Maybe she had thought I might say that the white people loved the mixed people because they were part white and the brown people loved the mixed people because they were part brown. Doubly-loved.

Instead, without pausing long enough to really hear her question, I’d told her that people like her were treated badly. I had inadvertently opened her eyes a little wider than I had realized. She knew now what is both surprising and obvious: being part-white is being non-white.

I regretted my answer. I should have waited until we were having a conversation face-to-face where I could have asked her more about what she was thinking. I wish I could go back and explore the world she had in her mind before I told her that life had been (and therefore could still be) hard for a mixed-race person. I had taken the wind out of her beautiful little sails and longed to blow some air back in.

We caught our train. She changed the subject. She didn’t have any more questions. And she seemed fine.

Growing up, our children will have many moments when reality displaces a firmly held but false belief. First, their childhood fantasies were reasoned away: they cannot fly and the dinosaurs are never coming back to life. Now they have to contend with uglier truths being revealed: life isn’t fair and racism really does hurt people very much like them.

Leah Birnbaum is an urban planning consultant and a parent in Toronto. She blogs at Chapter Four.

My dress-up rules: no to feathers, yes to weapons.

As I sat in the schoolyard of my kids’ school in Berlin last year, a blond boy wearing a feather headdress walked past me. Then another one. Then several girls in buckskin dresses with face paint and headbands. It was Karneval – a dress-up day – and these costumes made my stomach lurch. White kids dressing up as ‘Indians’? Haven’t we already figured out that that’s not ok?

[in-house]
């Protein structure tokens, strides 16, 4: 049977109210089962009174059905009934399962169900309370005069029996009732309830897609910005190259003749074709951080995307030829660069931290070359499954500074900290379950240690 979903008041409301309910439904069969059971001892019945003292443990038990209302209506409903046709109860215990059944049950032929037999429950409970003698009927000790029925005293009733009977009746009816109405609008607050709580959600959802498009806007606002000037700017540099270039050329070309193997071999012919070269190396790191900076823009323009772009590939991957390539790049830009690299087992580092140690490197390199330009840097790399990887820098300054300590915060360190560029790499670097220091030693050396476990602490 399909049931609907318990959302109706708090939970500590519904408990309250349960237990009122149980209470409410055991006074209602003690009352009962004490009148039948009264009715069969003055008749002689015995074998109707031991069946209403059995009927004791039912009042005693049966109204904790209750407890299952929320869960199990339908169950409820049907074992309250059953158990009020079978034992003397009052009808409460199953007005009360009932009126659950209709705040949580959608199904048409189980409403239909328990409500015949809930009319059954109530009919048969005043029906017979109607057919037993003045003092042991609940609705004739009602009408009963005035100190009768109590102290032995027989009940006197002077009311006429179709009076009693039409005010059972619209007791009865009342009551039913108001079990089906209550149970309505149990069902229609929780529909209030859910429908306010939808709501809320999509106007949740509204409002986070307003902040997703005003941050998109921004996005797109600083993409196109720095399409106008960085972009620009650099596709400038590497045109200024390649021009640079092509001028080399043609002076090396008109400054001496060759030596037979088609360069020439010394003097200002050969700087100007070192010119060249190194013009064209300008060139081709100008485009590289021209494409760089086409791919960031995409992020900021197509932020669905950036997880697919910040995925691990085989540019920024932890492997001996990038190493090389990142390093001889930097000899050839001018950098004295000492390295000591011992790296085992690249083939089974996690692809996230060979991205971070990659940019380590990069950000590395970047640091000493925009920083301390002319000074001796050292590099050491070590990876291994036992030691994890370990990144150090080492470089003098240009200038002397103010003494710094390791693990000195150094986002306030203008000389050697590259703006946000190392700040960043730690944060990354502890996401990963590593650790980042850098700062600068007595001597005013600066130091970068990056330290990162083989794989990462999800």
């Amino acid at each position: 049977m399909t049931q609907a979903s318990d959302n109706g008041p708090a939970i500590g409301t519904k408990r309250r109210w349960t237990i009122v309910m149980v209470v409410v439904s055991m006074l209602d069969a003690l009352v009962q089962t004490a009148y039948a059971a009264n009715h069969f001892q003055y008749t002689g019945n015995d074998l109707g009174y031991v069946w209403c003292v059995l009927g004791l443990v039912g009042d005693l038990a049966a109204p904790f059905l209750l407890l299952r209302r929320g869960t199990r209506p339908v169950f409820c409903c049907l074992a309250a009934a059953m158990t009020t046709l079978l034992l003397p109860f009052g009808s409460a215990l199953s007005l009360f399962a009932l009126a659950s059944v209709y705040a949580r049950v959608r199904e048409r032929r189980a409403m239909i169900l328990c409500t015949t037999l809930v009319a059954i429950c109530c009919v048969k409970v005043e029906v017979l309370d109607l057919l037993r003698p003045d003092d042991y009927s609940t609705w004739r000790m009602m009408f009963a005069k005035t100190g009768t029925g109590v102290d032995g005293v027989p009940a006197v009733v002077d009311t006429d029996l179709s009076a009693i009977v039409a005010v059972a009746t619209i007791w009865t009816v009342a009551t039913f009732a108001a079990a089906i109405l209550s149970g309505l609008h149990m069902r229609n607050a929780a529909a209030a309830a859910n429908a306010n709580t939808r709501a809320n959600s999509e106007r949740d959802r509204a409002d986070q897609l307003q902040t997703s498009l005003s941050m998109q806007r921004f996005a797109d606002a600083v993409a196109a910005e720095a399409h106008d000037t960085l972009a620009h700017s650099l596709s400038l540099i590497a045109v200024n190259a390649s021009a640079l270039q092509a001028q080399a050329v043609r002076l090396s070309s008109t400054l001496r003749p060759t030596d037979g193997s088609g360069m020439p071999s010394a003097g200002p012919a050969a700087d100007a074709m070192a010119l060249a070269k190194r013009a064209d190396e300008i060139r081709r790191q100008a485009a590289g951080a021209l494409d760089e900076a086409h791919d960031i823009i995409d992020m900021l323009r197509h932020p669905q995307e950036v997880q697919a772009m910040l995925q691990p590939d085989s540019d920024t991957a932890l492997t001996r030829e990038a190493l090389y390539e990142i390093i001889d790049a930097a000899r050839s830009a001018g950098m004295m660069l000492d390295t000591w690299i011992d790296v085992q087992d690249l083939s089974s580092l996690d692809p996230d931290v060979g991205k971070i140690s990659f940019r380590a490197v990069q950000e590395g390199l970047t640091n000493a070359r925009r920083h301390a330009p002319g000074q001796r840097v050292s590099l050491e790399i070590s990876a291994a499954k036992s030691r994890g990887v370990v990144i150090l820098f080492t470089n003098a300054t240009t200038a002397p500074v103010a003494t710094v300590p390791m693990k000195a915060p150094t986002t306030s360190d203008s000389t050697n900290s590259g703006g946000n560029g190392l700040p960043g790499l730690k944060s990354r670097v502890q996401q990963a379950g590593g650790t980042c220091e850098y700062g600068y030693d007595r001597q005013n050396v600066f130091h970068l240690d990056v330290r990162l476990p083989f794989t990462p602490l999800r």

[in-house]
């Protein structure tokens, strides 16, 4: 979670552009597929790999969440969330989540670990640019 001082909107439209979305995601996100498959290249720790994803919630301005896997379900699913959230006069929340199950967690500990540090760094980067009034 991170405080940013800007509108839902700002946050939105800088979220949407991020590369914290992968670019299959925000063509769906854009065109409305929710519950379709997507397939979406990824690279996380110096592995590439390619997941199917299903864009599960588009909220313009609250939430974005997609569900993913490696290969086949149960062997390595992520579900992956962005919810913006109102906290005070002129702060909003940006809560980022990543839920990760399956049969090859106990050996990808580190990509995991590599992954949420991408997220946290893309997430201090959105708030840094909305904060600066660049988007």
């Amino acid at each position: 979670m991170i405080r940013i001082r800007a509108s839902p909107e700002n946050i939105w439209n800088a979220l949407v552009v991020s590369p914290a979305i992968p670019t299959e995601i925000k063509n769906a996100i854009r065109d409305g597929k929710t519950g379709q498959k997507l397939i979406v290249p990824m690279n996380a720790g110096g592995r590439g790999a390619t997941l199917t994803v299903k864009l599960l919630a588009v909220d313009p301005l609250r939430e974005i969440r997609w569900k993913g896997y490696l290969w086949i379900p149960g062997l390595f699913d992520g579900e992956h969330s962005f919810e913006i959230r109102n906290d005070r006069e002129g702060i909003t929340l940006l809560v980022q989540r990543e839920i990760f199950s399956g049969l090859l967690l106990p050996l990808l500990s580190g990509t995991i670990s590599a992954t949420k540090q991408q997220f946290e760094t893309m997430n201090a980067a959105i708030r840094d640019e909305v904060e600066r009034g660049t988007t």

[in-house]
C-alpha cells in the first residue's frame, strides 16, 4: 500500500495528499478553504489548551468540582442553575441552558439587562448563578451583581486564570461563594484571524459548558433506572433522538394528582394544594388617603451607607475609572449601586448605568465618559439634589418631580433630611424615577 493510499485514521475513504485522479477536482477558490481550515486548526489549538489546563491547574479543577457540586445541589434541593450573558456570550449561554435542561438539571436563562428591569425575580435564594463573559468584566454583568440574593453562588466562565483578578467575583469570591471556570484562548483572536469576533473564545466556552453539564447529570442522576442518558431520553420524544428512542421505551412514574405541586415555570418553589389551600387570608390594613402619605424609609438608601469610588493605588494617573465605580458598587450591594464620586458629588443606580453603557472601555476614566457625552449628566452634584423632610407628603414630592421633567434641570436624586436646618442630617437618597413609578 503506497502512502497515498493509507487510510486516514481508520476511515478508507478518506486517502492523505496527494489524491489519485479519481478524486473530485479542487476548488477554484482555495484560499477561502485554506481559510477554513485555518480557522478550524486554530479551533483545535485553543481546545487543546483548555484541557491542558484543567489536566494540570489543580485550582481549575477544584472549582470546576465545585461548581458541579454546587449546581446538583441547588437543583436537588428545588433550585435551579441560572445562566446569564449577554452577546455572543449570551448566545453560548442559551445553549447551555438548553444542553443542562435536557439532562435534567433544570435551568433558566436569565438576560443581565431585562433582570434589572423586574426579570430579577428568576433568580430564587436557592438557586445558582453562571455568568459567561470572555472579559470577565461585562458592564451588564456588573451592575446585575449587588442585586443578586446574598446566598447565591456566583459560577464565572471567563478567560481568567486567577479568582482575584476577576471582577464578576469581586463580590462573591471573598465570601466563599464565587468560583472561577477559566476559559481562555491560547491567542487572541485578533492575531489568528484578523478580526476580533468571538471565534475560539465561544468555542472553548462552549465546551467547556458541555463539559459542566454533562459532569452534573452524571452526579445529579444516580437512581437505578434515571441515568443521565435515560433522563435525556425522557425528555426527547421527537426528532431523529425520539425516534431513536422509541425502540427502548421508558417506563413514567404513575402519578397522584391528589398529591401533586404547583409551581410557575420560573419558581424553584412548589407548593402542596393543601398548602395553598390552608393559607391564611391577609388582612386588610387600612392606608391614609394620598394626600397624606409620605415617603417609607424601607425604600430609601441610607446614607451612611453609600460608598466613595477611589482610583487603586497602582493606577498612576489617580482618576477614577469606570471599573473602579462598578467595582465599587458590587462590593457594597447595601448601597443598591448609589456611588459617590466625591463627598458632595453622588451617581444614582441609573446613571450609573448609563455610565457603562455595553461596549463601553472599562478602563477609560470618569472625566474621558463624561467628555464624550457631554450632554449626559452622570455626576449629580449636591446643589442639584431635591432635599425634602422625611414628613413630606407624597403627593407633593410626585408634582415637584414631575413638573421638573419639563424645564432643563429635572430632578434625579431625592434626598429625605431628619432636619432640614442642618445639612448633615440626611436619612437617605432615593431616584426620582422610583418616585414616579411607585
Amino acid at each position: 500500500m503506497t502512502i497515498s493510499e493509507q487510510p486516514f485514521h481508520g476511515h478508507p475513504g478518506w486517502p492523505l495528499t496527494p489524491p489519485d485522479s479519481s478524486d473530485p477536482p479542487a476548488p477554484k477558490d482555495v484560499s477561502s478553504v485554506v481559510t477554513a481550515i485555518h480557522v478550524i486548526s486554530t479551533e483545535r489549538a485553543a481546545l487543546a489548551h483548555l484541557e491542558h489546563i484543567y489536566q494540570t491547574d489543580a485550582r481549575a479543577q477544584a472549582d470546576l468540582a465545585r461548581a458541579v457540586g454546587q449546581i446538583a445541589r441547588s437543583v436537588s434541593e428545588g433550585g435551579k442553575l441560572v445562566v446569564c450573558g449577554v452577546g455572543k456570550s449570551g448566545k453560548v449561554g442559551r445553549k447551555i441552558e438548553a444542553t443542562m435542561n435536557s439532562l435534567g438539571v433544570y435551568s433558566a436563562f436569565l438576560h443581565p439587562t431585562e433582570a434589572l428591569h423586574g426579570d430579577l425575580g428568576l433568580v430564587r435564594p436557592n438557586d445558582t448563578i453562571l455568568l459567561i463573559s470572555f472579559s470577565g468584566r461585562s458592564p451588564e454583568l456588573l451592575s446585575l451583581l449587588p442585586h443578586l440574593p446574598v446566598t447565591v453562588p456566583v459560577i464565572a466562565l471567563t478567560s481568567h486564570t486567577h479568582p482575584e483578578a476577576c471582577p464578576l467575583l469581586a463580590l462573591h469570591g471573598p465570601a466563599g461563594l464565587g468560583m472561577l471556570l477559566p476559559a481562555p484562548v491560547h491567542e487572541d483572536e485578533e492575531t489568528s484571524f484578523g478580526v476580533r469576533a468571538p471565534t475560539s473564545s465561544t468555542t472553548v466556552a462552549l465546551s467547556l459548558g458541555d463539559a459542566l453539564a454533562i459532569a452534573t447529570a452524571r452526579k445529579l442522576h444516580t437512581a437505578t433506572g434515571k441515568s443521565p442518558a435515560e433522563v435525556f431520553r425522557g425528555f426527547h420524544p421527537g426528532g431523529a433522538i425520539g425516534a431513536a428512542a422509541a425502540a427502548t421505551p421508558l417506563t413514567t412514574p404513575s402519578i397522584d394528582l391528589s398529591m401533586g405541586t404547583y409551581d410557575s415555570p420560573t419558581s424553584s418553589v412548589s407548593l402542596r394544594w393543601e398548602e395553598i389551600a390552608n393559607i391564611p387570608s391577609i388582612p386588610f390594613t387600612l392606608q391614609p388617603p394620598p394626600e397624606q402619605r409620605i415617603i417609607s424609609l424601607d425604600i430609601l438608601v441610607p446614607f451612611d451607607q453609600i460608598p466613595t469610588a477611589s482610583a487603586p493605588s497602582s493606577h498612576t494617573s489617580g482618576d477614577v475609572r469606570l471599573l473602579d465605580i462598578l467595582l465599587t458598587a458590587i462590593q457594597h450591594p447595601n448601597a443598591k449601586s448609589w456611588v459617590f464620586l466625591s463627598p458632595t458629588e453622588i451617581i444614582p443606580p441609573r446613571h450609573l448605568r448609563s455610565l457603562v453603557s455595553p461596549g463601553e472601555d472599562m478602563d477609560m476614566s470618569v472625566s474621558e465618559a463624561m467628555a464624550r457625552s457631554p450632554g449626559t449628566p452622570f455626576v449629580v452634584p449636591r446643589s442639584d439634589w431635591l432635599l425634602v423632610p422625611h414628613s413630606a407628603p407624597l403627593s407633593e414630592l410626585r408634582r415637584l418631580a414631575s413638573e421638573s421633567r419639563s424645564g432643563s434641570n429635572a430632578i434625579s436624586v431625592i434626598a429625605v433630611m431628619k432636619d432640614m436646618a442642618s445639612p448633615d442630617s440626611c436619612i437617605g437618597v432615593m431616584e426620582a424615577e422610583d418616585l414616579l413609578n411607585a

We had left our home in Toronto to spend a year in Berlin so this was our first Karneval and we didn’t know what to expect. In the end, the kids said it was just like Halloween but without the candy and the costumes didn’t have to be scary.

It looked pretty scary to me, however. And before I even noticed all the feather headdresses, I had been nearly run over by a mob of cowboys, Jedi knights, ninjas and police officers brandishing every manner of gun, sword and sabre. They shot and slashed at each other. They aimed at innocent bystanders. I witnessed one pretend suicide.  My reaction was one of deep distaste. ‘No weapons!’ was the Halloween rule at the kids’ Toronto school where pirate swords and ninja nunchucks are confiscated by teachers and returned to parents at the end of the day with a look of righteous admonishment. Here in Berlin there was the unmistakable whiff of caps being shot off in the school yard. I felt like marching directly to the principal’s office and giving her a piece of my mind. How could they condone this level of violence?